Noodle soup refers to a variety of soups with noodles and other ingredients served in a light broth. Noodle soup is a common dish across East Asia, Southeast Asia and the Himalayan states of South Asia. Various types of noodles are used, such as rice noodles, wheat noodles and egg noodles.

<span class="mw-page-title-main">Lemon basil</span> Species of plant

Lemon basil, hoary basil, Thai lemon basil, or Lao basil, is a hybrid between basil and American basil. The herb is grown primarily in northeastern Africa and southern Asia for its fragrant lemon scent, and is used in cooking.

<span class="mw-page-title-main">Thai curry</span> Dishes in Thai cuisine made with curry paste

Thai curry is a dish in Thai cuisine made from curry paste, coconut milk or water, meat, seafood, vegetables or fruit, and herbs. Curries in Thailand mainly differ from the curries in India in their use of ingredients such as herbs and aromatic leaves over a mix of spices.

<i>Piper sarmentosum</i> Species of flowering plant

Piper sarmentosum is a plant in the family Piperaceae used in many Southeast Asian cuisines. The leaves are often confused with betel, but they lack the intense taste of the betel leaves and are significantly smaller.

<span class="mw-page-title-main">Nam khao</span>

Naem khao, also known as yam naem is a very popular Lao appetizer salad originating from Tha Deua, a small port village, in Vientiane, Laos.

<i>Senegalia pennata</i> Species of legume

Senegalia pennata, is a species of plant which is native to South and Southeast Asia. It is a shrub or small tropical tree which grows up to 5 metres (16 ft) in height. Its leaves are bipinnate with linear-oblong and glabrous pinnules. Its yellowish flowers are terminal panicles with globose heads. The pods are thin, flat and long with thick sutures.

<i>Kaeng som</i> Fish curry dish

Kaeng som or gaeng som or Asam rebus or Thai/Lao/Malaysian sour curry is a sour and spicy fish curry or soup with vegetables popular in Southeast Asia. The curry is characteristic for its sour taste, which comes from tamarind (makham). The recipe uses palm sugar to sweeten the curry.

<span class="mw-page-title-main">Kaeng khae</span> Northern Thai curry

Kaeng khae is a curry of northern Thai cuisine.

<span class="mw-page-title-main">Tom yum</span> Thai soup

Tom yum or tom yam is a family of hot and sour Thai soups. The name "tom yam" is composed of two Thai words. Tom refers to the boiling process, while yam means 'mixed'.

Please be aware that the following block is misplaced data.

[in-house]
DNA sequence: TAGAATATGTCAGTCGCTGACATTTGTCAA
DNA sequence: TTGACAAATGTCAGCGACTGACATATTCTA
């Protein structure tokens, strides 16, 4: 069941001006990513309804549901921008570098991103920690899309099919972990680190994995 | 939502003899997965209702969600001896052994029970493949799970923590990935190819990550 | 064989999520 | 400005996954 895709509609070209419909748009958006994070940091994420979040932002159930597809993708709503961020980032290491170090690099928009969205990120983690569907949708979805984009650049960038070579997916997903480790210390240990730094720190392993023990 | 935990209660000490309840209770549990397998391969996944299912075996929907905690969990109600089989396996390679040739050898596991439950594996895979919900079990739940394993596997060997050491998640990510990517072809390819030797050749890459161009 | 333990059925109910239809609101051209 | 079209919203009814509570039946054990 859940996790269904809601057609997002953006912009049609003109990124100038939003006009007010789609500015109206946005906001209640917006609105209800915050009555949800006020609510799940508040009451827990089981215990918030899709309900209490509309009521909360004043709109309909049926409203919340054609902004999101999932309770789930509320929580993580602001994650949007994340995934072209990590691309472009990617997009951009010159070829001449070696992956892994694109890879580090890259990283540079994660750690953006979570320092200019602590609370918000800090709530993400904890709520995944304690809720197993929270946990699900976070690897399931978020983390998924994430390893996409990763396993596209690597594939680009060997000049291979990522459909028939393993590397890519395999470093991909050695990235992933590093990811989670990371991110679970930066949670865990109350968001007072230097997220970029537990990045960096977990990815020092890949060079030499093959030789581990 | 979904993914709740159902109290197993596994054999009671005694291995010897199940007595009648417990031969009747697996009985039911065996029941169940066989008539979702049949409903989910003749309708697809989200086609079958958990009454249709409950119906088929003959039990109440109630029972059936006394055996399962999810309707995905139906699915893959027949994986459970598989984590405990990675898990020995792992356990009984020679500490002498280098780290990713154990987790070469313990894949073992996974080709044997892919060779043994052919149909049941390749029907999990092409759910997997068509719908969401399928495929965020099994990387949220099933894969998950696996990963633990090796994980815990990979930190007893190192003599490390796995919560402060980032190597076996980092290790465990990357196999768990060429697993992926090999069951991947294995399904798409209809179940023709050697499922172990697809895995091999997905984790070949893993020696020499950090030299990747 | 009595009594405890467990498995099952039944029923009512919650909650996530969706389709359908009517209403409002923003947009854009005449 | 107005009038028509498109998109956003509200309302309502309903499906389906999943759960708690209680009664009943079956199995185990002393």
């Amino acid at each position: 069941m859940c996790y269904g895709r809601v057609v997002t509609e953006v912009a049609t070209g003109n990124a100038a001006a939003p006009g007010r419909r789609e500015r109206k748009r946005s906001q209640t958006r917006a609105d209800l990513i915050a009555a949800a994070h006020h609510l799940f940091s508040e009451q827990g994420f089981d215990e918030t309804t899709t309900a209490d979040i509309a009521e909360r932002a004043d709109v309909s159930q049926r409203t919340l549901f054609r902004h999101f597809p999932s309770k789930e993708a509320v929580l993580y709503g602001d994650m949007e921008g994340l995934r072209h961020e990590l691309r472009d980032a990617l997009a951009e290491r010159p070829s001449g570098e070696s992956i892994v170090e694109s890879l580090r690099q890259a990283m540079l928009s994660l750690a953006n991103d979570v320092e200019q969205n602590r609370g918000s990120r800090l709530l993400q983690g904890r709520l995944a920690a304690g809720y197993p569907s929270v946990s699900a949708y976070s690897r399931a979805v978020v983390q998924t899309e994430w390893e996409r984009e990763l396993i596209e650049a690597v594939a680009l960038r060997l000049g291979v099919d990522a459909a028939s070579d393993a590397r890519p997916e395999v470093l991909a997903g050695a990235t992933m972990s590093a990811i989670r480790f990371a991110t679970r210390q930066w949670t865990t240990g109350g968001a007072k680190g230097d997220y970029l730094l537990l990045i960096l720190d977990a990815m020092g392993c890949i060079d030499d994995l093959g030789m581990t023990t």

<span class="mw-page-title-main">Hot and sour soup</span> Chinese soup with sour and spicy ingredients

Hot and sour soup is a popular example of Sichuan cuisine. Similar versions are found in Henan province, near Beijing, and in Henan cuisine itself, where it may also be known as hulatang or "pepper hot soup" (胡辣湯). Also popular in Southeast Asia, India, Pakistan and the United States, it is a flexible soup which allows ingredients to be substituted or added depending on availability. For example, the American-Chinese version can be thicker as it commonly includes corn starch, whilst in Japan, sake is often added.

<span class="mw-page-title-main">Hot pot</span> Chinese, Taiwanese, Southeast Asian and Swiss varieties of stew

Hot pot or hotpot, also known as soup-food or steamboat, is a dish whereby a heat source placed on the dining table keeps a pot of soup stock simmering, and a variety of Chinese foodstuffs and ingredients are served beside the pot for the diners to put into the hot stock.

Bamboo shoot salad is a traditional Lao / Northeastern Thai (Isan) dish.

<span class="mw-page-title-main">Keng No Mai</span>

Keng No Mai Sai Yanang ) also known as Gaeng Nor Mai, Gaeng Naw Mai, Gaeng Nomai, Kaeng No Mai, Kaeng Nomai, Kaeng Lao or Lao bamboo soup is a popular and traditional soup from Laos. The traditional recipe for keng no mai served to Laotian royalties can be found in a collection of hand written recipes from Phia Sing(1898-1967), the king's personal chef and master of ceremonies. Phia Sing's hand written recipes were complied and published for the first time in 1981. The dish can also be found among the Lao ethnic region of Northeastern Thailand (Isan).

Ant egg soup is a soup made from the eggs of the weaver ant species Oecophylla smaragdina. Ant egg soups are traditional dishes in northern Lao and Thai cuisine. They are also enjoyed in Cambodia and on China's Hainan Island. In addition to soups where they are the central ingredient, ant eggs may be added as a garnish to a variety of soups. They have a sour flavor and evoke nostalgia for the countryside.


  1. Makinde, Emmanuel Ayobami; Radenahmad, Nisaudah; Adekoya, Ademola Ezekiel; Olatunji, Opeyemi Joshua (13 April 2020). "Tiliacora triandra extract possesses antidiabetic effects in high fat diet/streptozotocin‐induced diabetes in rats". Journal of Food Biochemistry. 44 (6). doi: 10.1111/jfbc.13239 . ISSN   0145-8884.
  2. Singthong, Jittra; Ningsanond, Suwayd; Cui, Steve W. (2009-06-15). "Extraction and physicochemical characterisation of polysaccharide gum from Yanang (Tiliacora triandra) leaves". Food Chemistry. 114 (4): 1301–1307. doi:10.1016/j.foodchem.2008.11.008. ISSN   0308-8146.